Upgrade to Windows 10 on VirtualBox with OSX host

Upgrade to Windows 10 on VirtualBox with OSX host

Lots of OS upgrades lately, Windows went to Windows 10 and Apple to El Capitan. I am usually pretty ok upgrading to Apple’s latest OSs a week or two after their release – they are usually of good quality.

As VirtualBox (“VBox”) also came out with their version 5 release, it was time to upgrade the Windows 8.1 virtual machine (“VM”) running in VBox, with OS X as host.

Turns out this is (of course..) not as easy as one would think – but still possible.
Here we will walk through the steps of

  • Extending the Windows 8.1 virtual disk in VBox
  • Forcing the Windows 10 installer to run, even though its hardware compatibility checker says the VBox machine is not compatible with Windows 10
  • Installing the VBox Guest Additions in the Windows 10 VM.

Before doing any of those steps, you might want to upgrade to OS X El Capitan, and to latest Virtual Box (5.x as of this writing).

Increasing size of a VirtualBox disk

Before even trying to upgrade from Windows 8.1 to 10, verify that the 8.1 VM’s disk has at least 10 GB free. If not, you need to extend it. This is actually pretty easy to do:

  1. Open a terminal window (iTerm is a great replacement for OS X’s built in Terminal app..) and cd to the directory where your .vdi virtual disks are.
  2. Run the command below, after adapting it to your needs. Run just VBoxManage to get a list of all the options
VBoxManage modifyhd “/path/to/your/vdi-files/<disk name>.vdi” –resize <new size in MB>
  1. This will take just a few seconds, the result will simply be a larger virtual disk.
  2. Boot up Windows. In File Explorer you still do not see the new space. You also need to make Windows aware of it. To do this:
  3. Right click on Computer in File Explorer. Select Manage, then go into the Storage->Disk Management section in the “Computer Management” app that opens. Or just run diskmgmt.msc from the start menu.
  4. In the disk management software, you will see a partition that is listed as “Unallocated”, that’s the space you just created in previous steps. Right click the existing partition and select “Extend Volume”. The default setting should be fine, assuming that you want to make all the new space available to Windows. That’s it – Windows can now see that full, larger disk.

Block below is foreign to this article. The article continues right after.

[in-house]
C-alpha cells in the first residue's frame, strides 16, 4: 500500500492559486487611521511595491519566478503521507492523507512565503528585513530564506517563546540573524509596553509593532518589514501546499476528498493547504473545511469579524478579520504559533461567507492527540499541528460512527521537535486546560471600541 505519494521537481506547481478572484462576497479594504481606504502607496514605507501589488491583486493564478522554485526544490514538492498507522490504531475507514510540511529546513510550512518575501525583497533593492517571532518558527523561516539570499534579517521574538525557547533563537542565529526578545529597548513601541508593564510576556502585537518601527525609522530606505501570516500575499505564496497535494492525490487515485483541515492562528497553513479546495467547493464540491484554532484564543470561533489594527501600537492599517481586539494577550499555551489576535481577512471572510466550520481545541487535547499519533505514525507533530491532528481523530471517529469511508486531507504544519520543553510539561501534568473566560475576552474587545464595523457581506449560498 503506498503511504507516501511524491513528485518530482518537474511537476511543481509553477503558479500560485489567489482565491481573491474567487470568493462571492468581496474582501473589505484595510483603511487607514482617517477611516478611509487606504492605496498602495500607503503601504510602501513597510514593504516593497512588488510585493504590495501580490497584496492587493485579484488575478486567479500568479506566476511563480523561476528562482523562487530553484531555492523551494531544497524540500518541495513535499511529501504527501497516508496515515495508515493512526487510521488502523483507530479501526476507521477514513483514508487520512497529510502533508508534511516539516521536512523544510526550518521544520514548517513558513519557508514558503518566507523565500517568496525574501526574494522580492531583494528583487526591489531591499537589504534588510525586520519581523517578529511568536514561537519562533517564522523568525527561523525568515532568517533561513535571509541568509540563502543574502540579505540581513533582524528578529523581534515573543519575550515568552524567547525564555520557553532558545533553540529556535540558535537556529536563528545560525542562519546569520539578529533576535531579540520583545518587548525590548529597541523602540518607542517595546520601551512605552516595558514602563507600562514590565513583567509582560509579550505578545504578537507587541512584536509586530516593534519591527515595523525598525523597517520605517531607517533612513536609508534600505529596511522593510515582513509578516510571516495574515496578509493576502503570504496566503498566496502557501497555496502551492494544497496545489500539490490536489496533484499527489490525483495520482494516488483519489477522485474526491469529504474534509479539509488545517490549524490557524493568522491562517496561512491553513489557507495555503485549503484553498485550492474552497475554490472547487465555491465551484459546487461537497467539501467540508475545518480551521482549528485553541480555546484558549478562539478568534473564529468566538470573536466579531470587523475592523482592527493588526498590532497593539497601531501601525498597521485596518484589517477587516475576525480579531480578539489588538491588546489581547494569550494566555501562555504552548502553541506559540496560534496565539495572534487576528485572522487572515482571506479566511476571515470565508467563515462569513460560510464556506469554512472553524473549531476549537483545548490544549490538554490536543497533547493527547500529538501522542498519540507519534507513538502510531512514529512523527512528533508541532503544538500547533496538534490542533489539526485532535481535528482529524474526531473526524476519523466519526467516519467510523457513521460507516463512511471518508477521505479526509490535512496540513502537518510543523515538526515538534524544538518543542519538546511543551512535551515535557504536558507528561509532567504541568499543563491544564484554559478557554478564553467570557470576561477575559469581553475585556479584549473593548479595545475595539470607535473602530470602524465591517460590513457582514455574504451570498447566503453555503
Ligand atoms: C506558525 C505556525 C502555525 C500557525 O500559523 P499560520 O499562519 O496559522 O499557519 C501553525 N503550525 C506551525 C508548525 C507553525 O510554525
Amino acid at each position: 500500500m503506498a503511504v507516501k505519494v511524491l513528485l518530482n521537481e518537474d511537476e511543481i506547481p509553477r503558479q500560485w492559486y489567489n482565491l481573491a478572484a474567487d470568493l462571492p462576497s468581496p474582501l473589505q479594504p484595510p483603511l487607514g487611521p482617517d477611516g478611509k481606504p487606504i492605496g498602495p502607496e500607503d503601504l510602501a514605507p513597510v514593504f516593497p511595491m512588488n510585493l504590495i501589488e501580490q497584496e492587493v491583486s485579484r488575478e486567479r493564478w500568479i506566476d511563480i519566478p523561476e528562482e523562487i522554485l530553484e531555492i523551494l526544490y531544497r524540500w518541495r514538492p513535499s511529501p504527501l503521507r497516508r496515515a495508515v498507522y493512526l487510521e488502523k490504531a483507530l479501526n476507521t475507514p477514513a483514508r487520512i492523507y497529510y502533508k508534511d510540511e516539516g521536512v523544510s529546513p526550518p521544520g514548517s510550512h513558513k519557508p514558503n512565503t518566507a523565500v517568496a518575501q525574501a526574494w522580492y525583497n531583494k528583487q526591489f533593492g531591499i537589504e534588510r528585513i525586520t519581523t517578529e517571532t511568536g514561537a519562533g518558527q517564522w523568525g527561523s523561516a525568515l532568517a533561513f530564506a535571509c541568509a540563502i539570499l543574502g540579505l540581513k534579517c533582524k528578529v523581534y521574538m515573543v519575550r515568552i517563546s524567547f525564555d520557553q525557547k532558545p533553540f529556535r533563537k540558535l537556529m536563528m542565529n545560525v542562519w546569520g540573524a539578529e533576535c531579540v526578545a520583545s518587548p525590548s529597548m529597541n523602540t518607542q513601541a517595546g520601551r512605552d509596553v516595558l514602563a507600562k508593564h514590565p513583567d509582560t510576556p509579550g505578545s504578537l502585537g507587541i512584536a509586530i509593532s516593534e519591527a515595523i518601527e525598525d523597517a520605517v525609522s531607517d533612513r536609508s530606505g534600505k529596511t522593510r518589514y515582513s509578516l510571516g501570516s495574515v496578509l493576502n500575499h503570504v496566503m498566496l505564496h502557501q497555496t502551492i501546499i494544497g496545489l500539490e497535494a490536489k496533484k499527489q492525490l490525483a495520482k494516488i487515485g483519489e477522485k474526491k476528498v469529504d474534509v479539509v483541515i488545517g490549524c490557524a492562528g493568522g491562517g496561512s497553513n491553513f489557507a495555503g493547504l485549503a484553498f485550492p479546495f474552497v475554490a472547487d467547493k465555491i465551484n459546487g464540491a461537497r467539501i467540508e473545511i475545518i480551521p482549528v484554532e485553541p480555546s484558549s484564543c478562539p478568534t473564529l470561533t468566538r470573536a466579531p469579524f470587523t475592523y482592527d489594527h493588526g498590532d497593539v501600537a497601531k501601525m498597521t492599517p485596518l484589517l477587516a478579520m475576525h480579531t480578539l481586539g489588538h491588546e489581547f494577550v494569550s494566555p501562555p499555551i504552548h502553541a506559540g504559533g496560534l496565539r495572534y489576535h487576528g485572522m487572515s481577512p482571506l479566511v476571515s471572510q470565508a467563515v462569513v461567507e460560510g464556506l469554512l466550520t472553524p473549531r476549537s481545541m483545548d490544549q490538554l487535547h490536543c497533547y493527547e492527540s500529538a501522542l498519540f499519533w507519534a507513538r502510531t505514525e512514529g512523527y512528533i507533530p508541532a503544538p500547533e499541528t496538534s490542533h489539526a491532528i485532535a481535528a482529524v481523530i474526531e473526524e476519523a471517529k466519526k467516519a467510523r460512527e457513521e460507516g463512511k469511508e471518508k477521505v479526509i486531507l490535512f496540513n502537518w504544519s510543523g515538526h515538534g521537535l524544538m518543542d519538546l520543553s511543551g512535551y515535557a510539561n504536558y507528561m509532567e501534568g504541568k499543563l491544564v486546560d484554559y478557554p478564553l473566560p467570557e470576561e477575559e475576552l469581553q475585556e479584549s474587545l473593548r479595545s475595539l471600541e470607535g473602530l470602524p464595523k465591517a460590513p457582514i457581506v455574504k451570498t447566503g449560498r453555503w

After writing this I found a good similar page, with lots of screenshots and all – good resource if you need some extra guidance.

Forcing an upgrade from Windows 8.1 to Windows 10 on OS X host in VirtualBox.

Seems plenty of other people have had trouble doing this too, with some suggested solutions in this thread. Here is what worked for me:

  1. Uninstall the Guest Additions from within the Windows 8.1 VM. Reboot it.
  2. Download Microsoft’s media creation tool to the 8.1 VM. It will need a couple of GB or so of disk space.
  3. Run the tool and select the “Upgrade now” option. This will take quite some time, including several reboots of the Windows VM, but worked nicely in the end. Display scaling and other features probably do not work very well after the upgrade though, so you will need to install the new Guest Additions that came with VirtualBox 5.x.

Installing VirtualBox Guest Additions in Windows 10 on OS X host

I keep forgetting this myself, so as a note to self, here is where to find the Guest Additions ISO disk image on OS X:

  1. The Guest Additions ISO image is found with the VirtualBox app folder. In Finder, go to the Applications folder. Right click on VirtualBox, then select “Show Package Contents”.
  2. In the “Contents/MacOS” subfolder there is a file called “VBoxGuestAdditions.iso”. From within VirtualBox’s Virtual Media Manager, mount that ISO as a disk. This disk will then immediately become available to the Windows 10
  3. Run the Guest Additions installer from within Windows 10. Reboot. When done, dynamic screen resizing, 2D/3D acceleration and other goodness should now be working in Windows 10
Location of Guest Additions ISO file
Adding the ISO to VBox

Closing words after using Windows 10 for a while

Windows 10 is not bad at all. While Win 8.x was just a mess, Windows 10 feels pretty much ok. All applications that I tend to use runs nicely, including Sense Desktop – very nice indeed!